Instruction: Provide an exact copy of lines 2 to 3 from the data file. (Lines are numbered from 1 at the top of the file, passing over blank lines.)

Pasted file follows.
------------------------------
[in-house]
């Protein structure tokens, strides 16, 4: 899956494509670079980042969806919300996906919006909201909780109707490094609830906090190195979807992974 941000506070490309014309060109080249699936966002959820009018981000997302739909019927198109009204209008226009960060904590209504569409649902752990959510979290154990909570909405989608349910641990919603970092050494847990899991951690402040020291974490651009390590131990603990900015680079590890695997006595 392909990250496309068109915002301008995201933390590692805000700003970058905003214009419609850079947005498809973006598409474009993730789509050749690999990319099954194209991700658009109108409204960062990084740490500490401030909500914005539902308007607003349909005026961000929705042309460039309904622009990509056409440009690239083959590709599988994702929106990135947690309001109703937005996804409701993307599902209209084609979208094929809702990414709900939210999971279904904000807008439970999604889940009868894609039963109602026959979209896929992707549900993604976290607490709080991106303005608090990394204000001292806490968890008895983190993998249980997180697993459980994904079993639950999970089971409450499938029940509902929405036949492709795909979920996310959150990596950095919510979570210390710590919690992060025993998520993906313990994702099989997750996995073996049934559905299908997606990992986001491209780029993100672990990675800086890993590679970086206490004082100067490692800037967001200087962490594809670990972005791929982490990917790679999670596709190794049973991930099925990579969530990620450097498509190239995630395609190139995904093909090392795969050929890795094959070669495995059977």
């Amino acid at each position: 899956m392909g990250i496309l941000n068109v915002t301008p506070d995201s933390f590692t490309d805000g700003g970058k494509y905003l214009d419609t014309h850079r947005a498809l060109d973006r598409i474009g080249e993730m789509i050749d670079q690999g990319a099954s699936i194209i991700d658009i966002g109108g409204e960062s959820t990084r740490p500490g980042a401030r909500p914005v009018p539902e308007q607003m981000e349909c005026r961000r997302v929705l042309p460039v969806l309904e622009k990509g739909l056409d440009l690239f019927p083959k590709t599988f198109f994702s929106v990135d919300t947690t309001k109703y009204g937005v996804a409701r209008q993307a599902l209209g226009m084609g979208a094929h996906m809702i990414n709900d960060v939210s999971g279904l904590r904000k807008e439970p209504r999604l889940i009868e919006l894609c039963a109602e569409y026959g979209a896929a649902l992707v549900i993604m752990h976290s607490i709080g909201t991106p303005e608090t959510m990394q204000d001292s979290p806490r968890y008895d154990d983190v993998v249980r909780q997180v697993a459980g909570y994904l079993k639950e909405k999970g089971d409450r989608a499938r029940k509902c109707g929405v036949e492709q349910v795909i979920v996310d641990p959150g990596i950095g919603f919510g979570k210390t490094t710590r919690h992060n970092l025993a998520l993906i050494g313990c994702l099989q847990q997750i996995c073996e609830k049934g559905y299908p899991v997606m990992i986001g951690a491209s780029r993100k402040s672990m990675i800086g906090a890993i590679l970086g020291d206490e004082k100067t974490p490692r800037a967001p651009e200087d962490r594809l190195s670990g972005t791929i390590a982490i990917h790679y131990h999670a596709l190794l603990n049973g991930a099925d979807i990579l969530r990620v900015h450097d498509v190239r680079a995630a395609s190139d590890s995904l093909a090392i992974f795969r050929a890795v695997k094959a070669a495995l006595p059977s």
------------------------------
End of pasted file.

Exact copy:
């Protein structure tokens, strides 16, 4: 899956494509670079980042969806919300996906919006909201909780109707490094609830906090190195979807992974 941000506070490309014309060109080249699936966002959820009018981000997302739909019927198109009204209008226009960060904590209504569409649902752990959510979290154990909570909405989608349910641990919603970092050494847990899991951690402040020291974490651009390590131990603990900015680079590890695997006595 392909990250496309068109915002301008995201933390590692805000700003970058905003214009419609850079947005498809973006598409474009993730789509050749690999990319099954194209991700658009109108409204960062990084740490500490401030909500914005539902308007607003349909005026961000929705042309460039309904622009990509056409440009690239083959590709599988994702929106990135947690309001109703937005996804409701993307599902209209084609979208094929809702990414709900939210999971279904904000807008439970999604889940009868894609039963109602026959979209896929992707549900993604976290607490709080991106303005608090990394204000001292806490968890008895983190993998249980997180697993459980994904079993639950999970089971409450499938029940509902929405036949492709795909979920996310959150990596950095919510979570210390710590919690992060025993998520993906313990994702099989997750996995073996049934559905299908997606990992986001491209780029993100672990990675800086890993590679970086206490004082100067490692800037967001200087962490594809670990972005791929982490990917790679999670596709190794049973991930099925990579969530990620450097498509190239995630395609190139995904093909090392795969050929890795094959070669495995059977």
């Amino acid at each position: 899956m392909g990250i496309l941000n068109v915002t301008p506070d995201s933390f590692t490309d805000g700003g970058k494509y905003l214009d419609t014309h850079r947005a498809l060109d973006r598409i474009g080249e993730m789509i050749d670079q690999g990319a099954s699936i194209i991700d658009i966002g109108g409204e960062s959820t990084r740490p500490g980042a401030r909500p914005v009018p539902e308007q607003m981000e349909c005026r961000r997302v929705l042309p460039v969806l309904e622009k990509g739909l056409d440009l690239f019927p083959k590709t599988f198109f994702s929106v990135d919300t947690t309001k109703y009204g937005v996804a409701r209008q993307a599902l209209g226009m084609g979208a094929h996906m809702i990414n709900d960060v939210s999971g279904l904590r904000k807008e439970p209504r999604l889940i009868e919006l894609c039963a109602e569409y026959g979209a896929a649902l992707v549900i993604m752990h976290s607490i709080g909201t991106p303005e608090t959510m990394q204000d001292s979290p806490r968890y008895d154990d983190v993998v249980r909780q997180v697993a459980g909570y994904l079993k639950e909405k999970g089971d409450r989608a499938r029940k509902c109707g929405v036949e492709q349910v795909i979920v996310d641990p959150g990596i950095g919603f919510g979570k210390t490094t710590r919690h992060n970092l025993a998520l993906i050494g313990c994702l099989q847990q997750i996995c073996e609830k049934g559905y299908p899991v997606m990992i986001g951690a491209s780029r993100k402040s672990m990675i800086g906090a890993i590679l970086g020291d206490e004082k100067t974490p490692r800037a967001p651009e200087d962490r594809l190195s670990g972005t791929i390590a982490i990917h790679y131990h999670a596709l190794l603990n049973g991930a099925d979807i990579l969530r990620v900015h450097d498509v190239r680079a995630a395609s190139d590890s995904l093909a090392i992974f795969r050929a890795v695997k094959a070669a495995l006595p059977s």